New research into the origin of kidney stone formation published in the March 1 issue of the Journal of Clinical Investigation may well change the direction of the most basic level of research in that area.
The study, conducted at Indiana University School of Medicine, Clarian Health Partners and the University of Chicago, will dispel the current beliefs of where stone formation begins, said Andrew P. Evan, Ph.D., the articles lead author. Dr. Evan, who is a professor of anatomy and cell biology at IU School of Medicine, said the research did confirm a hypothesis published in 1940 by Alexander Randall, M.D.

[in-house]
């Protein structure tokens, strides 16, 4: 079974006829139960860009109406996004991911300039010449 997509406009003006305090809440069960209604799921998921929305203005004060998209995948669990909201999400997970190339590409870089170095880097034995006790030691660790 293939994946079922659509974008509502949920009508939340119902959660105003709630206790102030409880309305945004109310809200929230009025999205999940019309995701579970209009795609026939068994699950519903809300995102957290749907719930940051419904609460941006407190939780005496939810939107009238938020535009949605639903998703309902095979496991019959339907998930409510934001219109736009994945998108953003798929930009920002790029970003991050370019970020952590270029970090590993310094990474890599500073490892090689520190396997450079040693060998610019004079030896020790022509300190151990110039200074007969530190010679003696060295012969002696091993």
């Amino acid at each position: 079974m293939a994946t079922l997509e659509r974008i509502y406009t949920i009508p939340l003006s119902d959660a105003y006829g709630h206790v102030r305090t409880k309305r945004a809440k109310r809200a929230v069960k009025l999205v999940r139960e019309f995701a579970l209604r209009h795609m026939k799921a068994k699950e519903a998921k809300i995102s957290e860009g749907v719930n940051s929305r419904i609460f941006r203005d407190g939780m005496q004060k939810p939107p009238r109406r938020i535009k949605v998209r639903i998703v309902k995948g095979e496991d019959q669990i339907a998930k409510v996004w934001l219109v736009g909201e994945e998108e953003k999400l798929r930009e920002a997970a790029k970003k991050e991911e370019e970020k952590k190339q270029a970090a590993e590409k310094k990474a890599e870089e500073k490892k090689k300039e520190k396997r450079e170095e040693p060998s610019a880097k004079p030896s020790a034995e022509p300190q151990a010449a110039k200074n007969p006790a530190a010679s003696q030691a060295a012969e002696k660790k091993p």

Dr. Randall theorized that kidney stones developed from crystals of calcium phosphate in a centrally located area of the kidney known as the papilla tip. However, analytical and imaging tools available during Dr. Randalls day were inadequate to confirm his hypothesis. Today, the primary theory is that cell injury is necessary before crystals can attach to kidney tissue and develop and that crystals are composed of calcium oxalate. Both theories were refuted by the current Clinical Investigation article.
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The Max Planck Institute for Physics (MPP) is opening up a new research field. A workshop from November 21 - 22, 2016 will mark the start of activities for an innovative axion experiment. Axions are still only purely hypothetical particles. Their detection could solve two fundamental problems in particle physics: What dark matter consists of and why it has not yet been possible to directly observe a CP violation for the strong interaction.
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